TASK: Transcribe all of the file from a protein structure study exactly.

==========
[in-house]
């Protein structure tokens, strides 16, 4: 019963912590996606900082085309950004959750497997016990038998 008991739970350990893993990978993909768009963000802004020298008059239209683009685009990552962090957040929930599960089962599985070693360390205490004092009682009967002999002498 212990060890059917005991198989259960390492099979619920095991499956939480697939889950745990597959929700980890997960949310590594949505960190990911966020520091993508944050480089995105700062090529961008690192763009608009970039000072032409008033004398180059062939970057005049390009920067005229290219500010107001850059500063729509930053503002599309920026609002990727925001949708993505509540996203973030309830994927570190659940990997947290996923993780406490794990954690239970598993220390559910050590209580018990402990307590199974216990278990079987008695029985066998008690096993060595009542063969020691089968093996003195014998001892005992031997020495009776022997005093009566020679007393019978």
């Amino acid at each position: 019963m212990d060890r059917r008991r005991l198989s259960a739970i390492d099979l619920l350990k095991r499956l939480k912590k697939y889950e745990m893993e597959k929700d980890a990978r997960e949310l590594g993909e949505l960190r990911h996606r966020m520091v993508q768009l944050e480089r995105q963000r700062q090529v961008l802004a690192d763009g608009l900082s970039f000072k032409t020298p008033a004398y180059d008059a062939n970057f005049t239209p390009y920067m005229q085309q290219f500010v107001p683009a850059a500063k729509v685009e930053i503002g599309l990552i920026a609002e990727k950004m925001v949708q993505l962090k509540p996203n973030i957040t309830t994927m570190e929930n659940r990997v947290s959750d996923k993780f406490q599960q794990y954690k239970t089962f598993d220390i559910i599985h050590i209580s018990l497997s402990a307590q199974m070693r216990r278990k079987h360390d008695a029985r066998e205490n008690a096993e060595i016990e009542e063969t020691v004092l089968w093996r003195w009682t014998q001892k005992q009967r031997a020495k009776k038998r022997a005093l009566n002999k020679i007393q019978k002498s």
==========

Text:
[in-house]
């Protein structure tokens, strides 16, 4: 019963912590996606900082085309950004959750497997016990038998 008991739970350990893993990978993909768009963000802004020298008059239209683009685009990552962090957040929930599960089962599985070693360390205490004092009682009967002999002498 212990060890059917005991198989259960390492099979619920095991499956939480697939889950745990597959929700980890997960949310590594949505960190990911966020520091993508944050480089995105700062090529961008690192763009608009970039000072032409008033004398180059062939970057005049390009920067005229290219500010107001850059500063729509930053503002599309920026609002990727925001949708993505509540996203973030309830994927570190659940990997947290996923993780406490794990954690239970598993220390559910050590209580018990402990307590199974216990278990079987008695029985066998008690096993060595009542063969020691089968093996003195014998001892005992031997020495009776022997005093009566020679007393019978």
């Amino acid at each position: 019963m212990d060890r059917r008991r005991l198989s259960a739970i390492d099979l619920l350990k095991r499956l939480k912590k697939y889950e745990m893993e597959k929700d980890a990978r997960e949310l590594g993909e949505l960190r990911h996606r966020m520091v993508q768009l944050e480089r995105q963000r700062q090529v961008l802004a690192d763009g608009l900082s970039f000072k032409t020298p008033a004398y180059d008059a062939n970057f005049t239209p390009y920067m005229q085309q290219f500010v107001p683009a850059a500063k729509v685009e930053i503002g599309l990552i920026a609002e990727k950004m925001v949708q993505l962090k509540p996203n973030i957040t309830t994927m570190e929930n659940r990997v947290s959750d996923k993780f406490q599960q794990y954690k239970t089962f598993d220390i559910i599985h050590i209580s018990l497997s402990a307590q199974m070693r216990r278990k079987h360390d008695a029985r066998e205490n008690a096993e060595i016990e009542e063969t020691v004092l089968w093996r003195w009682t014998q001892k005992q009967r031997a020495k009776k038998r022997a005093l009566n002999k020679i007393q019978k002498s």